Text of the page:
I cleaned the apartment earlier this week, and being out of glass wipes, I shrugged and just sprayed Formula 409, an all-purpose cleaner, on my mirror and wiped it with paper towels.
Now my mirror doesn’t fog when I’m in the shower, even when I fire up the hot water and leave it running to use the sleepy man’s iron (steaming clothes to relax the wrinkles).
Why is this? Is it dangerous for the mirror? If not, why don’t more people do this, or do they and I just figured it out by mistake?
I think that you managed to get it very, very clean and there is no place for the water to cling. Once dust and grime starts to build up, you’ll get a foggy mirror again.
WAG; if you spread a very thin film of soap on glass, it won’t fog up (but it looks slightly milky, because, well, it’s soap.) Maybe 409 leaves a similar film behind on the glass that prevents fog from accumulating?
I once used 409 on my windshield. It left such a bad film that I had to replace the windshield because I could not get film the off.
I used the same stuff on a mirror too (expcet the orange formula) and it did the same thing - the mirror didn’t fog. But after about a week, it resumed to it’s foggy self again.
Filing this information away under “Really Useful Things to Know That You Usually Only Learn By Accident”
Reminds me of the time that my friend defrosted his windshield using a pitcher of hot water.
Here, I thought being born in Buffalo gave everyone an instinctive sense that that was a Bad Thing.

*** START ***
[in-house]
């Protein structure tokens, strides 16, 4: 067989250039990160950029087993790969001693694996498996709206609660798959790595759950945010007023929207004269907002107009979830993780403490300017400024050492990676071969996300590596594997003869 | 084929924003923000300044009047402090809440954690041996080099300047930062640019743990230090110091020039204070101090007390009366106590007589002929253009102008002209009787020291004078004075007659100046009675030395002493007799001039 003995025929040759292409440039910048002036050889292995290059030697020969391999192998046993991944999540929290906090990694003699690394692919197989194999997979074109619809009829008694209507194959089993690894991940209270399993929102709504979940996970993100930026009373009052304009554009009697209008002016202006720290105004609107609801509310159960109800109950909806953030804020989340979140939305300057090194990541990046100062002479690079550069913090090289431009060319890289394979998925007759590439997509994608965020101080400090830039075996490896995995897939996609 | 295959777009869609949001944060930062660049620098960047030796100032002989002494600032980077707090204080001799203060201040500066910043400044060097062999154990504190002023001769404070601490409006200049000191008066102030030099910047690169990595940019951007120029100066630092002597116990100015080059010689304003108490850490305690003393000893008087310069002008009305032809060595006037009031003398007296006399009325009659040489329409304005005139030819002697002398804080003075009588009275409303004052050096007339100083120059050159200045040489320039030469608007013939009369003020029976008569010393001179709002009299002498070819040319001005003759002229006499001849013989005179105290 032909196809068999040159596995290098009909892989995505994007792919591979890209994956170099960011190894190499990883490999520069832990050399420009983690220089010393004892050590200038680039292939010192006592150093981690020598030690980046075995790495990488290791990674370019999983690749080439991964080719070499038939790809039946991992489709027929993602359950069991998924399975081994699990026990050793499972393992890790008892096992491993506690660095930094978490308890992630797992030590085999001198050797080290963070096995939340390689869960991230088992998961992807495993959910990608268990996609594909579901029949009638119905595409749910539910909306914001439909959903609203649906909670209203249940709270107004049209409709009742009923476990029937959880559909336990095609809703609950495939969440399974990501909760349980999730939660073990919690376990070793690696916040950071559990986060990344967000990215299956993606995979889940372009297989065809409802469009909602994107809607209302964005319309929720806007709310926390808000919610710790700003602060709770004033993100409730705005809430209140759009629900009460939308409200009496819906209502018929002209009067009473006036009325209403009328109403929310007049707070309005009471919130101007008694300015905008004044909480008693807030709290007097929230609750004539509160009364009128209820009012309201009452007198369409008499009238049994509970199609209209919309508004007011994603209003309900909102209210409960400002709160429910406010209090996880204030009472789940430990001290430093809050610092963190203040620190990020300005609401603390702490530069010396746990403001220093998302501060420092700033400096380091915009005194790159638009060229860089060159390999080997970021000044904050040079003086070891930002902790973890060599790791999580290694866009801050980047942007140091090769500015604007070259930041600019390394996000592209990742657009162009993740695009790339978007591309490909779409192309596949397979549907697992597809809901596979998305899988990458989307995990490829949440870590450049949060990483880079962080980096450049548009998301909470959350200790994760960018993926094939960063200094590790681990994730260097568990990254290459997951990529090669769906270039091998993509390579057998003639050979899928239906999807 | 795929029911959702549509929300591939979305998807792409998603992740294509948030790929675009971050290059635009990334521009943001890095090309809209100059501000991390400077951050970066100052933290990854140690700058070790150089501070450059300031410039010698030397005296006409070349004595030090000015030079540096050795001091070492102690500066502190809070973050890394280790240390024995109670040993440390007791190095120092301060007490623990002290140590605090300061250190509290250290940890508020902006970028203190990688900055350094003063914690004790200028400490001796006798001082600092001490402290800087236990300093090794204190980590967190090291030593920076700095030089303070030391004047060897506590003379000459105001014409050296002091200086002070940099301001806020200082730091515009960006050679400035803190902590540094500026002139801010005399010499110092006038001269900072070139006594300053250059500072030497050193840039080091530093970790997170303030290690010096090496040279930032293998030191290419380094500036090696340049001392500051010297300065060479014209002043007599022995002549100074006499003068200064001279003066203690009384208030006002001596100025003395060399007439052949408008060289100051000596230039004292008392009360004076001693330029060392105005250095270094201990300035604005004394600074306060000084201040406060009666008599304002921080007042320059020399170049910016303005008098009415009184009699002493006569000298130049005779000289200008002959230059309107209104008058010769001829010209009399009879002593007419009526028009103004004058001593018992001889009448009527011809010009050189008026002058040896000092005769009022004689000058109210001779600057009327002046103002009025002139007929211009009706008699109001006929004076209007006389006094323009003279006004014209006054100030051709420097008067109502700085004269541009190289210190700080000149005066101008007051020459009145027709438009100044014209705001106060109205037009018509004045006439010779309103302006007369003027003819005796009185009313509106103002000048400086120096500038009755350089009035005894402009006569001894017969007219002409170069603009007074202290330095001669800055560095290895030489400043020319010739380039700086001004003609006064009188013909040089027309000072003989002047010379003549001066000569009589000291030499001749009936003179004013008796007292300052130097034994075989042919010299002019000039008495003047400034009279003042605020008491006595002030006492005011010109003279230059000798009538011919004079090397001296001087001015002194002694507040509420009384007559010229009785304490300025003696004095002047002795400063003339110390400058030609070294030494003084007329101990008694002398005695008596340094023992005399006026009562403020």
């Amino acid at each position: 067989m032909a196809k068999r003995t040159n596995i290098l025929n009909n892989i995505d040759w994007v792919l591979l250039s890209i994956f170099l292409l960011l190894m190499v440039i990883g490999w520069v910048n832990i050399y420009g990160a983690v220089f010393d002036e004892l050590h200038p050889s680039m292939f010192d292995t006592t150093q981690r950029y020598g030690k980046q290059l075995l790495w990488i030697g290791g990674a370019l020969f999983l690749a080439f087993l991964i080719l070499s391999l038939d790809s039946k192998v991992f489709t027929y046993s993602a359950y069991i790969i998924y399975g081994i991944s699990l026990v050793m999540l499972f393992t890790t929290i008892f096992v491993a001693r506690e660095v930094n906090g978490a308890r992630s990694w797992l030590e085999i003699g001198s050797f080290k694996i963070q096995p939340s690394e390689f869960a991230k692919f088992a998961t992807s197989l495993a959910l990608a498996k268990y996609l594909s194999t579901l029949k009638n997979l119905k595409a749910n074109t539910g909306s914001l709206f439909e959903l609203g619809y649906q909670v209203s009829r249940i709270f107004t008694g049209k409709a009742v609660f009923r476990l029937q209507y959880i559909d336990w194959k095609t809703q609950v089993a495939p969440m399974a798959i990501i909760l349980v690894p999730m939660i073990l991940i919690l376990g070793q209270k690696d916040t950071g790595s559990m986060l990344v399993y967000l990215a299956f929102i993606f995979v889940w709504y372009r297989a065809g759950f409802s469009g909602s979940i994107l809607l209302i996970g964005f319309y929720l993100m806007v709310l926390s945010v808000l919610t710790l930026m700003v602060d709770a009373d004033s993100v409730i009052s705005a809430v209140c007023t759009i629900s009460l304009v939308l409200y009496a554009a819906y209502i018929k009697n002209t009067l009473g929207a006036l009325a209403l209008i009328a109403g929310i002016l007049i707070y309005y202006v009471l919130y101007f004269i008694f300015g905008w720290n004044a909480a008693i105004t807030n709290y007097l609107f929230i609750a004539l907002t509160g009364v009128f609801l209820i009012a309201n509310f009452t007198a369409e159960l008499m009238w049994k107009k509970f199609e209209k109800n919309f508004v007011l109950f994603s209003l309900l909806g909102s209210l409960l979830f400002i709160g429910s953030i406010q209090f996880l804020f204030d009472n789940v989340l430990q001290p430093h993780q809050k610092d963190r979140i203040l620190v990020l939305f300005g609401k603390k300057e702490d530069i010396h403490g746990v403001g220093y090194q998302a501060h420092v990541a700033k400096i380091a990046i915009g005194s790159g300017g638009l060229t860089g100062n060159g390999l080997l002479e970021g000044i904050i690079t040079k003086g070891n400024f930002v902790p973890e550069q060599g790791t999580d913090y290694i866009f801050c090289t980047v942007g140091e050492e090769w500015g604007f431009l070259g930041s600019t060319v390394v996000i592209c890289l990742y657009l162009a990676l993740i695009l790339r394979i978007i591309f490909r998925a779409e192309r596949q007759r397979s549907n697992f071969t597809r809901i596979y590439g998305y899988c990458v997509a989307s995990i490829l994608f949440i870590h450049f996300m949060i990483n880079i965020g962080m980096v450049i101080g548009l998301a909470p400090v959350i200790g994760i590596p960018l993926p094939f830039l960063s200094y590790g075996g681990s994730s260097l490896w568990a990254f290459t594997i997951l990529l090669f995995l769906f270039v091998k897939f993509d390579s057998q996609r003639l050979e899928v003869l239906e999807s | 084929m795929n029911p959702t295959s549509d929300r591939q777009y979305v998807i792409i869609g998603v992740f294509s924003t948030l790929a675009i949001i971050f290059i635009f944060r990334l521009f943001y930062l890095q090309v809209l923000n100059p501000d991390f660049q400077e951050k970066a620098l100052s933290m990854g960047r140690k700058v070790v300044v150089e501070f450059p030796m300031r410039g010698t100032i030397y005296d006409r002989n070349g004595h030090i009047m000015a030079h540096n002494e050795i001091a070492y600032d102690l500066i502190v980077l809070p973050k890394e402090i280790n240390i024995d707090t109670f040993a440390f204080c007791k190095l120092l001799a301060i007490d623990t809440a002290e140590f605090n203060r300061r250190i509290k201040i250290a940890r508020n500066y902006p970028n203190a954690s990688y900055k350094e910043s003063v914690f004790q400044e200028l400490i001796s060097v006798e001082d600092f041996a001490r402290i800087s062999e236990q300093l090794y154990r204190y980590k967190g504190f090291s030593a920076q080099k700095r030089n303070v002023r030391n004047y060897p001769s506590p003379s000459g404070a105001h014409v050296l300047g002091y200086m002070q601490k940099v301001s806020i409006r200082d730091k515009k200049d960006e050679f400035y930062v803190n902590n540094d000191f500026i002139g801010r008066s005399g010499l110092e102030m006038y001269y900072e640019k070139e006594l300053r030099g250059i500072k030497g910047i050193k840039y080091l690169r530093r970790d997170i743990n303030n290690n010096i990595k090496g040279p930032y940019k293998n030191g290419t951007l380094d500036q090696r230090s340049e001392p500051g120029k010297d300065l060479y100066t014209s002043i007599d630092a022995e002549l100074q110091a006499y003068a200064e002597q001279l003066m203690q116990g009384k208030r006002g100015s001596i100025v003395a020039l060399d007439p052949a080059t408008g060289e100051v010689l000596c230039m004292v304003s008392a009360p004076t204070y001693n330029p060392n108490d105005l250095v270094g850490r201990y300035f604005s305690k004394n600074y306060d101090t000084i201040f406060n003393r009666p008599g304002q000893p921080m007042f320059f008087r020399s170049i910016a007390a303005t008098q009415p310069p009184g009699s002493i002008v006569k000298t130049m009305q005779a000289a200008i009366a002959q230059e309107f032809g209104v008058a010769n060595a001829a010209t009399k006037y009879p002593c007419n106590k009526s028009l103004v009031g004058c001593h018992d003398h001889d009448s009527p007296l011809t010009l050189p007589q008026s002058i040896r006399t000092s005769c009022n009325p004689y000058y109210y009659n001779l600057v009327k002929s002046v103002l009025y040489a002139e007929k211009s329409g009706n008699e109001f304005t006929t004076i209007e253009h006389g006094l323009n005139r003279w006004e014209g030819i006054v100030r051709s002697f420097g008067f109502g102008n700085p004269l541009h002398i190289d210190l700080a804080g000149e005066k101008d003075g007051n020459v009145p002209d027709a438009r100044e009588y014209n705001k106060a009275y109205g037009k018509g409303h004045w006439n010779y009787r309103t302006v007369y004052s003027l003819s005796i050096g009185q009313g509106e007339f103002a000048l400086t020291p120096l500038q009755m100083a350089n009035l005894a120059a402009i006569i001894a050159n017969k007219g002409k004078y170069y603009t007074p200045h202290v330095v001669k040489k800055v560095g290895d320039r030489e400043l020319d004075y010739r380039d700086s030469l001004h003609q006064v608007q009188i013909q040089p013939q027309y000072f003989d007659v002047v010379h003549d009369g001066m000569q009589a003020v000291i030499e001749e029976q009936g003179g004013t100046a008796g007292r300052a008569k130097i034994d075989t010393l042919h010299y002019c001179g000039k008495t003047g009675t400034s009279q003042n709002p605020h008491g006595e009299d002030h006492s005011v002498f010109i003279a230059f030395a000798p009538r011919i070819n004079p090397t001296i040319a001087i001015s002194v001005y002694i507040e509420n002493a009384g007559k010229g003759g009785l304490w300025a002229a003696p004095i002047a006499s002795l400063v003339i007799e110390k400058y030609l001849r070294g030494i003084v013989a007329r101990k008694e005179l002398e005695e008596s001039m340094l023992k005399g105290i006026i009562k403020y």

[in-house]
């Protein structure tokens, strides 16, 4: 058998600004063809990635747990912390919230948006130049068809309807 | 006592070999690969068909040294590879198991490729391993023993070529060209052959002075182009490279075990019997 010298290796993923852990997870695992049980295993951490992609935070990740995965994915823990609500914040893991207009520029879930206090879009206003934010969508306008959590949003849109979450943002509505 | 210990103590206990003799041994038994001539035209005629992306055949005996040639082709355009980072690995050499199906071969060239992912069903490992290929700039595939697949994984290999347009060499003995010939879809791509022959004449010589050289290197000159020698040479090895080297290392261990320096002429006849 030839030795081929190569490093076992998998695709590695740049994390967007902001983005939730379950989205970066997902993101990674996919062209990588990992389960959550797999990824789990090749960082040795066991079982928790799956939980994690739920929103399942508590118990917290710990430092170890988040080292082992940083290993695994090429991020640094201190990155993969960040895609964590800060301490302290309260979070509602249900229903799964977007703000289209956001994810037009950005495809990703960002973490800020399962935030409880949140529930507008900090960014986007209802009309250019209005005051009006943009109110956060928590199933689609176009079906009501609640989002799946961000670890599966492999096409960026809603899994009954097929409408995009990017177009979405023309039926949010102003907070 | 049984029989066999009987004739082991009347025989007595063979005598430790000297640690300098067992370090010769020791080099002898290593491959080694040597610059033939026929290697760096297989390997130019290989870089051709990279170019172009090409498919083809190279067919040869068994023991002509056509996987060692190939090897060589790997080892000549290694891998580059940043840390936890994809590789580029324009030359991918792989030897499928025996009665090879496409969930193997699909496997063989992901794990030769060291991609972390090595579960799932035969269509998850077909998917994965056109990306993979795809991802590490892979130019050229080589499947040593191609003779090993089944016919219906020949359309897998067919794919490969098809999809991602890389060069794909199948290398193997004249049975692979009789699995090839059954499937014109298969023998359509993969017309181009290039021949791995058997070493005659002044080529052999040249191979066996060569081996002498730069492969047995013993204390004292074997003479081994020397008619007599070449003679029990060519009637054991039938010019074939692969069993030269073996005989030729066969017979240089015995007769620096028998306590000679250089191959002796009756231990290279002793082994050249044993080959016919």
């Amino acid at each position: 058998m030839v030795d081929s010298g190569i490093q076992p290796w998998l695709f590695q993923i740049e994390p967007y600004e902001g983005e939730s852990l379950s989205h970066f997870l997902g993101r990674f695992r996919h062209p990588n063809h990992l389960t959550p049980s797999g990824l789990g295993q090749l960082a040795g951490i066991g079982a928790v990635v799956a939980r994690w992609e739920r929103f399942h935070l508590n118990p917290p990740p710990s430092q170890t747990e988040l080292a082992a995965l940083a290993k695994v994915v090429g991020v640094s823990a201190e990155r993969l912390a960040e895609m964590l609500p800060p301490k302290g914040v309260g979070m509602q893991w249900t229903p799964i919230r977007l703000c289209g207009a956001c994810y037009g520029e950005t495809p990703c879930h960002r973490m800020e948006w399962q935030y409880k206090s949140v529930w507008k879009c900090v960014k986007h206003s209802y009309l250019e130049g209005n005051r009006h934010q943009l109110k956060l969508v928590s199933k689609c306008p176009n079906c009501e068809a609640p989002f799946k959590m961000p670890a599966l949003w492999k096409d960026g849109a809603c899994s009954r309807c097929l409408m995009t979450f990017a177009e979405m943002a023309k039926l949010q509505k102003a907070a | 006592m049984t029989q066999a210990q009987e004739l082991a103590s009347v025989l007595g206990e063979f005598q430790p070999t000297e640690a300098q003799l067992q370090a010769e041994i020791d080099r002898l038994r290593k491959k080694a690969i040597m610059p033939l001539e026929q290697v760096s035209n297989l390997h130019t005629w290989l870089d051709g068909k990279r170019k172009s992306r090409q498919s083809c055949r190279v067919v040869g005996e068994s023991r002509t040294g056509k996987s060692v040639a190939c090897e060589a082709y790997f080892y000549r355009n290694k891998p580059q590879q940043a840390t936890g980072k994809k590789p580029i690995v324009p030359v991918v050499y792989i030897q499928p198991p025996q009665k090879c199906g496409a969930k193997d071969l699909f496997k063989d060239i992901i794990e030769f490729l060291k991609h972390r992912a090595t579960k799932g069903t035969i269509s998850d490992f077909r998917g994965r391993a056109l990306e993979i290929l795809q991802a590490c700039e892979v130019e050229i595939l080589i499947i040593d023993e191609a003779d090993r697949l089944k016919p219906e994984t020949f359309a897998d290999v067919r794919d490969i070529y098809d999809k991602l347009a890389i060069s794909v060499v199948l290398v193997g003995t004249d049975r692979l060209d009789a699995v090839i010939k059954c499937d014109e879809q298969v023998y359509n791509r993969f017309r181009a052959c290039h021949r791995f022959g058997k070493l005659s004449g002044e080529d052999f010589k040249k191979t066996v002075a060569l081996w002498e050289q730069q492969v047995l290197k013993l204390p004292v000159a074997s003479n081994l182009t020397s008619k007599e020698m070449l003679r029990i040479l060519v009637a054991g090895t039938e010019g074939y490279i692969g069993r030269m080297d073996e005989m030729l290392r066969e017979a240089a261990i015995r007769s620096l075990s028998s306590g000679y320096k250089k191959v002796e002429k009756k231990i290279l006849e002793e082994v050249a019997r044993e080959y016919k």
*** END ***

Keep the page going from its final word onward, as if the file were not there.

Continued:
I routinely use 409 on my windshield, and have never had problems with film. Of course, once you’ve gotten the worst crud off with 409, you have to take the excess 409 off with windex.
Mirrors and windows “fog” because condensed water forms a layer of very tiny droplets that scatter light. If you have a trace of soap on the mirror, the surface tension is altered and the droplets form a continuous film of water which doesn’t scatter light, so the mirror doesn’t appear fogged (although it is wet.) Which is useful if you use a CD as a shaving mirror in the shower. It’s much the same reason why ice made with boiled water is clear, ice made with non-boiled water is cloudy, and snow is white.
(“Swimmers and soap” experiment - scatter pepper across the surface of a glass of water, then dip the corner of a bar of soap into the middle and watch the pepper all scoot to the edges as the surface tension breaks! Or take my word for it, it’s not that exciting.)
I guess Formula 409 has a similar effect on water surface tension but it sounds rather longer lasting than soap. I know some guys use glycerin to stop their goggles misting up when paintballing - maybe Formula 409 works better. Can I get some this side of the Atlantic?